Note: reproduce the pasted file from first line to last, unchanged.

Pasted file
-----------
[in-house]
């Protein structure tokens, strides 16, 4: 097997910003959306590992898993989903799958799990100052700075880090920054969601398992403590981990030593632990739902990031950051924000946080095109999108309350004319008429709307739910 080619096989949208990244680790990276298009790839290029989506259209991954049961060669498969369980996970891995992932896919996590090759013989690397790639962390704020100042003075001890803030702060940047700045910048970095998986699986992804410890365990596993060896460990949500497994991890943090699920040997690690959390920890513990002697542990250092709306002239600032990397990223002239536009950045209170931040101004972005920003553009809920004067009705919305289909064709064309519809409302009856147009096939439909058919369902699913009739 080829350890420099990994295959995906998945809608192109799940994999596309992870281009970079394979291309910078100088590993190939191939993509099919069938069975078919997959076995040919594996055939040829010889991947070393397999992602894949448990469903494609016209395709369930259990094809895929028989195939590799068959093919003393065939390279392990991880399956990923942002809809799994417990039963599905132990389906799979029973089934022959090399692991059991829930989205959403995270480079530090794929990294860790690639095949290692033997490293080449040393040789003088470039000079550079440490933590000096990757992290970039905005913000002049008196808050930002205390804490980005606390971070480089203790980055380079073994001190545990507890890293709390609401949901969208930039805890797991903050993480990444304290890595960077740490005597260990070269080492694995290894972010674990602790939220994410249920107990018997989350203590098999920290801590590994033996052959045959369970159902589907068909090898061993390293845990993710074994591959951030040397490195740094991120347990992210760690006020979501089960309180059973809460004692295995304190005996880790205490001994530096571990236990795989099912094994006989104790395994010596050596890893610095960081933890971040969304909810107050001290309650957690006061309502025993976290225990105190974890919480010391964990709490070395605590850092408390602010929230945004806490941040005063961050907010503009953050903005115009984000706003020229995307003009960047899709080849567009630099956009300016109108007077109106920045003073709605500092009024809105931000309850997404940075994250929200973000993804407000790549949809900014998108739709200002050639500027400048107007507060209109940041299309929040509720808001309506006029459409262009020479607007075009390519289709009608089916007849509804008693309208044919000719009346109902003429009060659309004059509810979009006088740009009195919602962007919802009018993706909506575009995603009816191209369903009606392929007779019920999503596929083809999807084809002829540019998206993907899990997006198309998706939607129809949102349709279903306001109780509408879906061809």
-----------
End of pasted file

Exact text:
[in-house]
């Protein structure tokens, strides 16, 4: 097997910003959306590992898993989903799958799990100052700075880090920054969601398992403590981990030593632990739902990031950051924000946080095109999108309350004319008429709307739910 080619096989949208990244680790990276298009790839290029989506259209991954049961060669498969369980996970891995992932896919996590090759013989690397790639962390704020100042003075001890803030702060940047700045910048970095998986699986992804410890365990596993060896460990949500497994991890943090699920040997690690959390920890513990002697542990250092709306002239600032990397990223002239536009950045209170931040101004972005920003553009809920004067009705919305289909064709064309519809409302009856147009096939439909058919369902699913009739 080829350890420099990994295959995906998945809608192109799940994999596309992870281009970079394979291309910078100088590993190939191939993509099919069938069975078919997959076995040919594996055939040829010889991947070393397999992602894949448990469903494609016209395709369930259990094809895929028989195939590799068959093919003393065939390279392990991880399956990923942002809809799994417990039963599905132990389906799979029973089934022959090399692991059991829930989205959403995270480079530090794929990294860790690639095949290692033997490293080449040393040789003088470039000079550079440490933590000096990757992290970039905005913000002049008196808050930002205390804490980005606390971070480089203790980055380079073994001190545990507890890293709390609401949901969208930039805890797991903050993480990444304290890595960077740490005597260990070269080492694995290894972010674990602790939220994410249920107990018997989350203590098999920290801590590994033996052959045959369970159902589907068909090898061993390293845990993710074994591959951030040397490195740094991120347990992210760690006020979501089960309180059973809460004692295995304190005996880790205490001994530096571990236990795989099912094994006989104790395994010596050596890893610095960081933890971040969304909810107050001290309650957690006061309502025993976290225990105190974890919480010391964990709490070395605590850092408390602010929230945004806490941040005063961050907010503009953050903005115009984000706003020229995307003009960047899709080849567009630099956009300016109108007077109106920045003073709605500092009024809105931000309850997404940075994250929200973000993804407000790549949809900014998108739709200002050639500027400048107007507060209109940041299309929040509720808001309506006029459409262009020479607007075009390519289709009608089916007849509804008693309208044919000719009346109902003429009060659309004059509810979009006088740009009195919602962007919802009018993706909506575009995603009816191209369903009606392929007779019920999503596929083809999807084809002829540019998206993907899990997006198309998706939607129809949102349709279903306001109780509408879906061809």